Sixteen months later Richard Nixon was elected president of the U.S. on a platform that consisted primarily of stopping subversives like Iooss. "That's when I started to grow my hair and show up in scarves, bell-bottoms, outrageous shades, rings, and chains around my neck," Iooss says. "When I went to Knoxville, Tennessee, in a see-through shirt to cover college football's first game on artificial turf, everyone was staring at me. My assistant and I got to the rental-car counter, and the girl says, 'Y'all going to a Halloween party?' Meanwhile it's November. That happened a lot."
Before the 1968 Summer Olympics in Mexico City, Roy Terrell, who was an assistant managing editor at SI, summoned Iooss to his office and informed him that because of the Mexican government's repression of student protests, he wanted Iooss to cut his hair. Iooss declined, so the magazine sent him anyway. But when Iooss's beloved Philadelphia Phillies went into their final series of the season, he got permission to head back to Connie Mack Stadium before the Olympics ended.
"He ran home from Mexico City because at that point Walter was interested only in baseball, football and basketball—the American sports," says Leifer. "He's grown intellectually since then. Part of the reason he still has the fire you need to stay out there is that he keeps growing. It's easy to have a hot month; a lot of guys have done that. Walter has had a hot 30 years."
During the turbulent period in the early '70s when athletes were beginning to challenge their coaches and institutions such as the press, Iooss befriended two of the most difficult stars: the Phillies' Richie (Call Me Dick) Allen and the Milwaukee Bucks' Kareem Abdul-Jabbar, who at that time feared for his life following a massacre of fellow Moslems at a building he owned in Washington, D.C. Iooss had been told that Abdul-Jabbar would never pose for a portrait, but when Iooss showed up in Milwaukee with an album from his friend Les McCann, the jazz bandleader, "The next thing I knew, Kareem was sitting for me."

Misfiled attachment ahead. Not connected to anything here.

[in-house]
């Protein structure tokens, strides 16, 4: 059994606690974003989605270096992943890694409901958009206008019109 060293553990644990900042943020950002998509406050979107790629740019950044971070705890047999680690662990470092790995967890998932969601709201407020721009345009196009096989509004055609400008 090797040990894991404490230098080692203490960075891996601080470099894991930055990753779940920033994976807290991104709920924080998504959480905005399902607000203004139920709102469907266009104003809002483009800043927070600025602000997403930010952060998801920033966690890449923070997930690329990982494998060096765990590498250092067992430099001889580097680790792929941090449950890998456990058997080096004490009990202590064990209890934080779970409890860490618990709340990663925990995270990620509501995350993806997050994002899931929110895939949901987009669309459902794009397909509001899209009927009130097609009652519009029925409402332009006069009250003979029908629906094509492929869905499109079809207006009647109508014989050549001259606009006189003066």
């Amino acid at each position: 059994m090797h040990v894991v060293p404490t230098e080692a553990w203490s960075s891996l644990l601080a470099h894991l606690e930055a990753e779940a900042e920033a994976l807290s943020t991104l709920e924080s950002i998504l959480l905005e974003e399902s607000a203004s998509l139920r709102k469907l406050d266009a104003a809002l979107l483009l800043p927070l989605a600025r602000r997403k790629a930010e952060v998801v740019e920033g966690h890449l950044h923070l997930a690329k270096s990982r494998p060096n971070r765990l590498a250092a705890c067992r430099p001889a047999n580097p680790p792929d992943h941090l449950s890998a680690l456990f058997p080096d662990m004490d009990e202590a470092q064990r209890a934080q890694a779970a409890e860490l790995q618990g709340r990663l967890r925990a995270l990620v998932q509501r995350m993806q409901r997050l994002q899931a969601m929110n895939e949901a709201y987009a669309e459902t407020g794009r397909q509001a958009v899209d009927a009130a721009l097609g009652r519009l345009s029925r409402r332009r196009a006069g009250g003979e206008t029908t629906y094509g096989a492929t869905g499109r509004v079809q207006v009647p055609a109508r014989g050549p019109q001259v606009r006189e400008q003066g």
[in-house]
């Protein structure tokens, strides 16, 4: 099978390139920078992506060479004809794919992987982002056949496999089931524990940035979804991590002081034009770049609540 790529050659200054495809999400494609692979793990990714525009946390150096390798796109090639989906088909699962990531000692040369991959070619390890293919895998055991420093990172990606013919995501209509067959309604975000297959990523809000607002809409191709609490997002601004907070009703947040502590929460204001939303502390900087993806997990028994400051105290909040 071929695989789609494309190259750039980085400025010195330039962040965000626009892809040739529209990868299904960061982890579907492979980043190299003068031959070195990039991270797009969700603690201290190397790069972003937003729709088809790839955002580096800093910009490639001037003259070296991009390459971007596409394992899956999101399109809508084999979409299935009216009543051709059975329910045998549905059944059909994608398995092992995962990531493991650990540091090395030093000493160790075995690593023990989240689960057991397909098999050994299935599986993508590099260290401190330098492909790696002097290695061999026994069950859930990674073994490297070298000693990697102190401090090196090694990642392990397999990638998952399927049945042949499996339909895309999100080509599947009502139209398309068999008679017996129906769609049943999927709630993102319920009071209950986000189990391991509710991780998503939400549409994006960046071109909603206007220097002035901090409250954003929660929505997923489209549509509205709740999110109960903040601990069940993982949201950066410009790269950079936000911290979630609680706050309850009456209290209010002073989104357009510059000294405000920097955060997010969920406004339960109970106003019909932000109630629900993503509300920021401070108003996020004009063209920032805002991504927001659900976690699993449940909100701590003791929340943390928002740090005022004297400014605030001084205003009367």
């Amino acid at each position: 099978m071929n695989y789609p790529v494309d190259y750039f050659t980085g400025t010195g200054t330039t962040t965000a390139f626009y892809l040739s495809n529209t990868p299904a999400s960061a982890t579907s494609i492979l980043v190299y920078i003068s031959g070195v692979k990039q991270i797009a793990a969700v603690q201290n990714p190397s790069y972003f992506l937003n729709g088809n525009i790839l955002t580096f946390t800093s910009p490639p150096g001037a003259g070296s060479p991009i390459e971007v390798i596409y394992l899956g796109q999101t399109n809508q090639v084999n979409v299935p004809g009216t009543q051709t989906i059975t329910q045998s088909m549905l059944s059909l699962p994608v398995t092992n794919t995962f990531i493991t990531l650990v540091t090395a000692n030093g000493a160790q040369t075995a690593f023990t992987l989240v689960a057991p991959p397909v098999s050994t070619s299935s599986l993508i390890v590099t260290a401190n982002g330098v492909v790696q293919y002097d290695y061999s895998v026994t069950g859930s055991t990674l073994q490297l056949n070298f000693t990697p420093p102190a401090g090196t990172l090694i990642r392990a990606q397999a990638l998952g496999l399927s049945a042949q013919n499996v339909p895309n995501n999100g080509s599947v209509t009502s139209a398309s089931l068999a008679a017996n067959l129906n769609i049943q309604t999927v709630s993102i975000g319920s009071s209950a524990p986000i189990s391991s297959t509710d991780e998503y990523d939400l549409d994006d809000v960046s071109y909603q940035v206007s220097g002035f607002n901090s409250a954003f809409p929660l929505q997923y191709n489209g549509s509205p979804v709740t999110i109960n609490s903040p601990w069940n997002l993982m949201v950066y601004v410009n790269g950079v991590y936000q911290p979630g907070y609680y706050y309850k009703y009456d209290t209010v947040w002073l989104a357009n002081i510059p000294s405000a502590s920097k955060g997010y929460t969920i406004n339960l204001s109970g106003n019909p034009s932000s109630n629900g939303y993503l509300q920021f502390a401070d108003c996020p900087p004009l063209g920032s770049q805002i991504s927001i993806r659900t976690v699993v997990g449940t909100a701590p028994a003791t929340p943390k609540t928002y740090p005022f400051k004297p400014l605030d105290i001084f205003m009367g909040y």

"Walter makes the subjects of his pictures his friends," says Fine. "Then he draws them into the shooting with his charm. They end up wanting to make a good picture as much as he does."
One snake he was never able to charm was John McEnroe, whose campaigns of terror at Wimbledon Iooss covered as a combat photographer might have. "It became almost like a war," Iooss says. "He would look at me and try to intimidate me. McEnroe hated photographers, he hated distractions, and what he hated most was the sound of the motors when we would rewind. I was always closing in on him. I wanted him to notice me, because I wanted to talk to him."
The day after he lost the 1980 Wimbledon final to Bjorn Borg, McEnroe found himself in the British Airways lounge at London's Heathrow Airport with Iooss, who asked his friend Arthur Ashe to introduce them. "Not me," replied Ashe. "I've seen him mistreat his mother, his father, everyone he's ever been around." Ashe's wife, Jeannie, also a photographer, offered to take Iooss over. McEnroe listened to her introduction, then began fulminating at Iooss. "Can't you just shoot one roll of film during a match?" he whined. "Why do you have to bother me? You're assassins. You're all assassins."
During the semifinals of the U.S. Open a few months later, Iooss was rewinding film and reloading his camera during a changeover. "Suddenly there was no noise," Iooss says. "I looked up, and there was McEnroe. He said, 'You promised! You're a hypocrite, you're the biggest hypocrite I ever met.' " Iooss didn't know what promise McEnroe was talking about, since he had made none. After McEnroe lost the next point, he fired a tennis ball a few inches from Iooss's head. "That's a relationship that never got too far," Iooss says.
He had better luck with McEnroe's nemesis, Borg, whom he had photographed—and idolized—for years before they finally found themselves playing together in a celebrity doubles match on the Caribbean island of Antigua. Iooss had brought along his two sons, then 11 and seven years old, but to avoid any awkward situations, he encouraged them just to give Borg a friendly wave from the stands. "I couldn't even introduce my children to Bjorn," Iooss says. "What was I supposed to say? 'Hi, this is Christian Bjorn Iooss. And this is Bjorn Iooss.' Borg would have gotten a restraining order against me."
There have been two occasions during his career when Iooss was allowed to roam beyond the sidelines completely unrestrained, to go through the looking glass. He spent a season with Michael Jordan to produce the elegant book Rare Air, which climbed this year to the most rarefied air of all—No. 1 on The New York Times best-seller list. And Iooss devoted nearly two years leading up to the 1984 Summer Olympics to taking the photographs in Shooting for the Gold, a book on the athletes of the Games that was commissioned by a Japanese film manufacturer. To do that book Iooss had to quit SPORTS ILLUSTRATED after more than 20 years. "I didn't want to leave SI," he says. "It was like cutting my heart out."